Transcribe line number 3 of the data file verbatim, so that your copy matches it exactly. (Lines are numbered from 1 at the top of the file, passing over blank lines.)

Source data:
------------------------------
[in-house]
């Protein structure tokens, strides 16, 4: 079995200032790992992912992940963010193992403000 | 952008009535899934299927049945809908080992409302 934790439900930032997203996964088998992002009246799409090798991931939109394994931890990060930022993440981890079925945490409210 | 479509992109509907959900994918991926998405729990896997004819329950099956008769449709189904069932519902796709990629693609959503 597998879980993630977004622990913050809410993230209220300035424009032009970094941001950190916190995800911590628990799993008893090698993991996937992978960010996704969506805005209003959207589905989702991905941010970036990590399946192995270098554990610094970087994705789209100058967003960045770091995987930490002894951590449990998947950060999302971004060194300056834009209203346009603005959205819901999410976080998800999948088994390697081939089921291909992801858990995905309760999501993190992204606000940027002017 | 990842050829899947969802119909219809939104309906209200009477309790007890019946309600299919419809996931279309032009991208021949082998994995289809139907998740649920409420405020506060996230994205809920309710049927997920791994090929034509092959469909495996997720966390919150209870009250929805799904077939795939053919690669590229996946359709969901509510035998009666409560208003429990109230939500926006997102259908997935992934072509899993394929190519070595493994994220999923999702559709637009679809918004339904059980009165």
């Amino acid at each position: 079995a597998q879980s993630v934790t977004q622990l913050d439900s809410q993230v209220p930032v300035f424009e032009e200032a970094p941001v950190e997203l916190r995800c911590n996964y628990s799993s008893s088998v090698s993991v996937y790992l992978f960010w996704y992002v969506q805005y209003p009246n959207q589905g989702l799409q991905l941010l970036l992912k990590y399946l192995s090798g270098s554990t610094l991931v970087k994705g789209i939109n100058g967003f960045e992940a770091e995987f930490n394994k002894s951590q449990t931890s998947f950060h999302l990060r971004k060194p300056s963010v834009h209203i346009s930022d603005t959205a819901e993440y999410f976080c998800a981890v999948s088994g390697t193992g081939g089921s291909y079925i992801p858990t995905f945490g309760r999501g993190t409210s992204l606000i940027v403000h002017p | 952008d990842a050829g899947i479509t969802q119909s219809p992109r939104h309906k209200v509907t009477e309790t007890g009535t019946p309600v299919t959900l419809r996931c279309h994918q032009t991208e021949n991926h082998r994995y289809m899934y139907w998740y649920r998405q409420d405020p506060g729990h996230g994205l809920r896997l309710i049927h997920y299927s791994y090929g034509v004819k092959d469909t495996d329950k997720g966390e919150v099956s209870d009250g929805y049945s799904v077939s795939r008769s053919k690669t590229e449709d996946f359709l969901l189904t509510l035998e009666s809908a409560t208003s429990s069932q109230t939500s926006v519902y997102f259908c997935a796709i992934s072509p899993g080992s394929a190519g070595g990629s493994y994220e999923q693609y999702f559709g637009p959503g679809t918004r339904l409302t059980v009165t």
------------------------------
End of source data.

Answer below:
């Amino acid at each position: 079995a597998q879980s993630v934790t977004q622990l913050d439900s809410q993230v209220p930032v300035f424009e032009e200032a970094p941001v950190e997203l916190r995800c911590n996964y628990s799993s008893s088998v090698s993991v996937y790992l992978f960010w996704y992002v969506q805005y209003p009246n959207q589905g989702l799409q991905l941010l970036l992912k990590y399946l192995s090798g270098s554990t610094l991931v970087k994705g789209i939109n100058g967003f960045e992940a770091e995987f930490n394994k002894s951590q449990t931890s998947f950060h999302l990060r971004k060194p300056s963010v834009h209203i346009s930022d603005t959205a819901e993440y999410f976080c998800a981890v999948s088994g390697t193992g081939g089921s291909y079925i992801p858990t995905f945490g309760r999501g993190t409210s992204l606000i940027v403000h002017p | 952008d990842a050829g899947i479509t969802q119909s219809p992109r939104h309906k209200v509907t009477e309790t007890g009535t019946p309600v299919t959900l419809r996931c279309h994918q032009t991208e021949n991926h082998r994995y289809m899934y139907w998740y649920r998405q409420d405020p506060g729990h996230g994205l809920r896997l309710i049927h997920y299927s791994y090929g034509v004819k092959d469909t495996d329950k997720g966390e919150v099956s209870d009250g929805y049945s799904v077939s795939r008769s053919k690669t590229e449709d996946f359709l969901l189904t509510l035998e009666s809908a409560t208003s429990s069932q109230t939500s926006v519902y997102f259908c997935a796709i992934s072509p899993g080992s394929a190519g070595g990629s493994y994220e999923q693609y999702f559709g637009p959503g679809t918004r339904l409302t059980v009165t």